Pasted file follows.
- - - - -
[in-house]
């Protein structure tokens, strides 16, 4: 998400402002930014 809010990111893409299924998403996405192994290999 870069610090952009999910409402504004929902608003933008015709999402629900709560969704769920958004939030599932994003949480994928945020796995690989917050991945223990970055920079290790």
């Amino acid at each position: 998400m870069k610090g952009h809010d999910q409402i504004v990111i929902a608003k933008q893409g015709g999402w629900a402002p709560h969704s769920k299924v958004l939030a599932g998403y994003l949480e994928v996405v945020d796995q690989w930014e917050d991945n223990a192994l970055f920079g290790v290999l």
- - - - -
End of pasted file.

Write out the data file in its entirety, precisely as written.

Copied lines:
[in-house]
């Protein structure tokens, strides 16, 4: 998400402002930014 809010990111893409299924998403996405192994290999 870069610090952009999910409402504004929902608003933008015709999402629900709560969704769920958004939030599932994003949480994928945020796995690989917050991945223990970055920079290790």
């Amino acid at each position: 998400m870069k610090g952009h809010d999910q409402i504004v990111i929902a608003k933008q893409g015709g999402w629900a402002p709560h969704s769920k299924v958004l939030a599932g998403y994003l949480e994928v996405v945020d796995q690989w930014e917050d991945n223990a192994l970055f920079g290790v290999l």